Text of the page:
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Cancer Research Implies Future for Personalized Medicine

August 7, 2013 11:24 am | by The Journal of Visualized Experiments | News | Comments

The Journal of Visualized Experiments has published two new methods for scientists to study and treat tumor growth. The methods introduce a lab-born, human tissue structure with replicated human biochemistry – offering scientists the opportunity to grow, observe, and ultimately learn how to treat biopsied human tumor cells.

Commonly Used Catheter's Safety Tied to Patient Population

August 6, 2013 12:11 pm | by Society for Healthcare Epidemiology of America | News | Comments

A new study reports that peripherally inserted central catheters (PICCs) do not reduce the risk of central line associated bloodstream infections (CLABSIs) in hospitalized patients. PICCs have become one of the most commonly used central venous catheters (CVCs) in healthcare settings since they are considered easier and safer to use, with less risk of CLABSIs.

Catching Cancer Early by Chasing It

August 5, 2013 11:01 am | by American Institute of Physics | News | Comments

Reaching a clinic in time to receive an early diagnosis for cancer -- when the disease is most treatable -- is a global problem. And now a team of Chinese researchers proposes a global solution: have a user-friendly diagnostic device travel to the patient, anywhere in the world.

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Camera Crushes Patient; Sparks Recall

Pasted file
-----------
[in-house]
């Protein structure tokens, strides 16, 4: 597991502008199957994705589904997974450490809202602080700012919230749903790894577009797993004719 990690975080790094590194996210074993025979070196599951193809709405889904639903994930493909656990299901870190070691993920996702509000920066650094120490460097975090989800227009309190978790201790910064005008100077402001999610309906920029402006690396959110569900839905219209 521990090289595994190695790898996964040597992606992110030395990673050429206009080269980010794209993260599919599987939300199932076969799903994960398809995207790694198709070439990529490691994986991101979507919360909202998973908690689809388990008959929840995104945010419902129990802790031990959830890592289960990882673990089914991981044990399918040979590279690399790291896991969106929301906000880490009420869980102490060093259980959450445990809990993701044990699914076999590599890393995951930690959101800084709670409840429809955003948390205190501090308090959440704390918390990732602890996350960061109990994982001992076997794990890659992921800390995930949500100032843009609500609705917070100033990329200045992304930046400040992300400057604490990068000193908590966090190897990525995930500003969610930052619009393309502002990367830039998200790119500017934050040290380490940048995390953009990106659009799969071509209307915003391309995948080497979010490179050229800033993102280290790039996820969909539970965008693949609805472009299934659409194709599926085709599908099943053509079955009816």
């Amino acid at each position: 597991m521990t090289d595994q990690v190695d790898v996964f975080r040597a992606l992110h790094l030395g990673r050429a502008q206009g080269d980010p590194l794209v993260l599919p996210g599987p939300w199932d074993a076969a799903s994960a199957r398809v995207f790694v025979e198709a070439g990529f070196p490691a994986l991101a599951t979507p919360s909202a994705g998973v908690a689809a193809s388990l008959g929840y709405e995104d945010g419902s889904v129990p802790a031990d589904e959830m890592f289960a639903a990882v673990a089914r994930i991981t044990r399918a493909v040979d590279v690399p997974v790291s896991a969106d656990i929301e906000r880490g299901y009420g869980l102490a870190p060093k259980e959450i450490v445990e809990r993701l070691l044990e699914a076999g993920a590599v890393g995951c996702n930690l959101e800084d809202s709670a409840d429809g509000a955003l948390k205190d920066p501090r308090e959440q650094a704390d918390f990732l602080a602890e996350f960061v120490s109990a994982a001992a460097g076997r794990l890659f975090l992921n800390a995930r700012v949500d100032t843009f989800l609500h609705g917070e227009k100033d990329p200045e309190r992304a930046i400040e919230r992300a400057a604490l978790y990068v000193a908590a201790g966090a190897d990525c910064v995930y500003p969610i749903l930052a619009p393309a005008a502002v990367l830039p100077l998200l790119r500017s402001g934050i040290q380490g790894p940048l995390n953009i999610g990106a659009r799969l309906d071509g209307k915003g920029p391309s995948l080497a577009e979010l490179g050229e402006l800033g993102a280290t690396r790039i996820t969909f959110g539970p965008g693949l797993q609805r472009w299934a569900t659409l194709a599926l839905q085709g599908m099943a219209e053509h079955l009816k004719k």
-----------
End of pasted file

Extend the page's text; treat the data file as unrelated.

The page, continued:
August 1, 2013 12:40 pm | by David Mantey, Executive Editor, MDT | News | Comments

This week, the U.S. Food and Drug Administration (FDA) announced the recall of GE Healthcare’s Nuclear Medicine Systems were recalled following an incident at a VA Medical Center in which a patient died due to injuries sustained while being scanned.

3D Colonoscopy Eases Detection of Precancerous Lesions

August 1, 2013 10:29 am | by Massachusetts Institute of Technology | News | Comments

MIT researchers have developed a new endoscopy technology that could make it easier for doctors to detect precancerous lesions in the colon. Early detection of such lesions has been shown to reduce death rates from colorectal cancer, which kills about 50,000 people per year in the United States.

Panel Backs Lung Cancer Screening for Some Smokers

July 30, 2013 12:54 pm | by Marilynn Marchione, AP Chief Medical Writer | News | Comments

For the first time, government advisers are recommending screening for lung cancer, saying certain current and former heavy smokers should get annual scans to cut their chances of dying of the disease. If it becomes final as expected, the advice by the U.S. Preventive Services Task Force would clear the way for insurers to cover CT scans, a type of X-ray, for those at greatest risk.

GE Healthcare Submits the Final Module of Its Premarket Approval Application (PMA) for GE Breast Tomosynthesis Option

July 30, 2013 9:00 am | by Business Wire | News | Comments

GE Healthcare, a unit of General Electric Company (NYSE:GE), announced that it recently submitted to the U.S. Food and Drug Administration (FDA) the final module of its premarket approval application (PMA1) for GE Breast Tomosynthesis, an option of the Senographe Essential system.

University Researches Effectiveness of Telehealth

July 29, 2013 11:27 am | by University of Salford | News | Comments

The University of Salford has carried out a systematic review of the literature to research the effectiveness of telehealth on clinical outcomes, cost effectiveness and patient experience. Telehealth allows patients to monitor long-term health conditions from home, reducing visits to a clinic or hospital.

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Breakthrough in Detecting DNA Mutations Could Help Treat Tuberculosis, Cancer

July 29, 2013 10:24 am | by University of Washington | News | Comments